Then Michael and Emma retired to home (plus a little trip down the street for pizza and ice cream!) while I ventured into the city for the San Fran Urban Agriculture Alliance’s monthly meeting. It proved to be a great example of group sharing to witness as well as an inspiring group of people and projects. So while I’m glad I overcame my reluctance to trek into the city at night, I would probably forgo that ‘adventure’ (ahem) again 🙂 Don’t panic parents and loved one’s, it wasn’t that bad!
Wed: After yesterday’s walking tourist spectacular everyone was pretty pooped so we opted for a quiet day. Michael and Emma did school lessons while I did some much needed photo sorting and writing (in fact i’m hauled up in a starbucks writing this now – tell me, is that cliche tourist or cliche local?). We also ventured out to have our first US postal service experience and patronised a little sweets/gift shop. The incredibly happy shop keeper was overjoyed while Emma slowly selected her little bag of treats – bless her, saying she didn’t want to spend too much money or buy too many treats lol. Ah, self regulation – it does appear now and then 🙂
Thursday: Yes, while including this thursday makes it strictly more than a week, it does close off this part of our trip nicely as it was our last day in San Fran. We were a little unsure about our plans as there were storms forecast for the day and people were sounding really concerned – they even closed the schools in places. It shook us a little like whoa, whats coming, will the buses run, should we stay indoors?? But all we were seeing was rain so we decided to don our rain gear and trek out by bus anyway. Seems like in the end, everyone got a little excited – understandably too. They have been in a big drought here – so much so the preoccupation with the weather, rain and climate was very akin to home. And to be fair things were worse a bit further north, but we did have a giggle when it just turned out to be like a standard rainy day in Adelaide. Score though – we were going to one of the sights of San Fran, the California Academy of Sciences, and along with all the public transport, it was practically empty. We pretty much had whatever we wanted to ourselves – woo!
And so for putting up with a wet rain jacket we were rewarded with a super fun day spent exploring the Cal Academy’s aquarium, planetarium, rainforest and museum – all this stuff intertwined in one place. topped off with a cafeteria showcasing local organic food in a range of styles. We picked from the grill, mexican hall and the sandwich bar – had a great filling feed which was pretty good value. The day was something we hadn’t budgeted for but it was totally worth it, i’m glad we decided to do it. I never, never, get tired of seeing Emma’s little mind blow up in awe and excitement – and this was a full day of it. We viewed sea creatures from all regions of the world up close in the underwater aquarium from tropical fish to jelly fish and big fish that swam over our head… We picked up tickets to a planetarium show and moved on to see penguins feeding while the biologist told us about them. Taking in lifelike antelopes and tigers, we learned about the evolution of humans and our near extinction which left us with todays diminished genetic diversity – apparently we all have 99.9% in common when looking at our DNA. The giant globe housing a rainforest took our fancy and we entered (what is in fact a US containment facility – you must not leave with butterflies! We learnt about the 4 different layers of a rainforest (forest floor, under storey, canopy and emergent for those of you who want to attend the poop quiz later) and admired the beautiful bird and butterflies breezing by. We investigated some more tunnels where we found starfish and sea urchins we could touch. We took in 2 shows at the planetarium – one of which would have justified the entrance price alone. I actually had no idea what a planetarium was before this – good one to see, apparently its the biggest in the world. Think giant, like giant, domed movie screen in front of you and above – I think some people compared it to IMAX but my guess is this was more immersive, in fact one part in particular left us all feeling like we were really flying through the stars. The two shows covered superficial topics like the origin of the universe and lots of perspective building facts on the earth. more so than facts and pictures, they were both really beautiful movies in their own right – they just happen to be true and scientifically accurate.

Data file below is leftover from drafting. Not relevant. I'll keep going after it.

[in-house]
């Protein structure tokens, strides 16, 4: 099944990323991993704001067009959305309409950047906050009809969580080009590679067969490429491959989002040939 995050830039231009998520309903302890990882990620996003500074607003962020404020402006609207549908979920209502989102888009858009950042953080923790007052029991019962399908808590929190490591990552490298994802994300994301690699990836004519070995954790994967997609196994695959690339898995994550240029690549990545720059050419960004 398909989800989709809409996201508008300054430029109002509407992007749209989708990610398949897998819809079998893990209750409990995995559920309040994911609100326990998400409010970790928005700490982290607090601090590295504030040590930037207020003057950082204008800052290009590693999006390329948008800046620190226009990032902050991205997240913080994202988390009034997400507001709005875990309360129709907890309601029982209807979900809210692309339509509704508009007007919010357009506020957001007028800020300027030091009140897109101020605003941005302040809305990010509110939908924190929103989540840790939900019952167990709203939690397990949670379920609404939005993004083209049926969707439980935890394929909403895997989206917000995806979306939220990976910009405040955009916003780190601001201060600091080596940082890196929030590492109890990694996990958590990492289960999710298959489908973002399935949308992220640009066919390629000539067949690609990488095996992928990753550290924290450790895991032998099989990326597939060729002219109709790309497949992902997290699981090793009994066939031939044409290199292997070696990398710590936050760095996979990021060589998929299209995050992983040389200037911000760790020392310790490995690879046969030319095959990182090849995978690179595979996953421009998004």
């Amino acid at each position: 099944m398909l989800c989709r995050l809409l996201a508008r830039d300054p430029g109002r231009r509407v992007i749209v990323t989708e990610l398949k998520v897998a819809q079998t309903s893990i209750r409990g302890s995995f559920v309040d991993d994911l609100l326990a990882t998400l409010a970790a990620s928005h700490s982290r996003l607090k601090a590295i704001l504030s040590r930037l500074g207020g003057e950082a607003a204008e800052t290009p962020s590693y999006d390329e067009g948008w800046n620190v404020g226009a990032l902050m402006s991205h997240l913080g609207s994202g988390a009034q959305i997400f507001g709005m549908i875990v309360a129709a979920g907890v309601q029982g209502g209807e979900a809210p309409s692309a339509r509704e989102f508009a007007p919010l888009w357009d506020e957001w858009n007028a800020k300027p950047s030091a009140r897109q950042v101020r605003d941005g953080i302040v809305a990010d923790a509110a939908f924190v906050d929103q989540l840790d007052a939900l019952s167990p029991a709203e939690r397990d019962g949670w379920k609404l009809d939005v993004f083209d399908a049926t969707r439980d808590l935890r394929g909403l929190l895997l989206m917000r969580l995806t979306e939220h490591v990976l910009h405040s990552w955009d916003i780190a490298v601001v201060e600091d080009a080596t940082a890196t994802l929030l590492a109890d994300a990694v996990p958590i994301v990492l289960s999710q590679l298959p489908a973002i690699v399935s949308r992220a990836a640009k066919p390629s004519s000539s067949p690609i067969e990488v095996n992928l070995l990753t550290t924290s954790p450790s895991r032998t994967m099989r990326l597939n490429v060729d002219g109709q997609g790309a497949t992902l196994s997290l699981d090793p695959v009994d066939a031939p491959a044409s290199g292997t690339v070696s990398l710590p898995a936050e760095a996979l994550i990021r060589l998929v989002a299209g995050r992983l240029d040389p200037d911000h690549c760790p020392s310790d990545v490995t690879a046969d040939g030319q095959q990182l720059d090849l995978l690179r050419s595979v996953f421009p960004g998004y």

Thanks California – you were awesome xx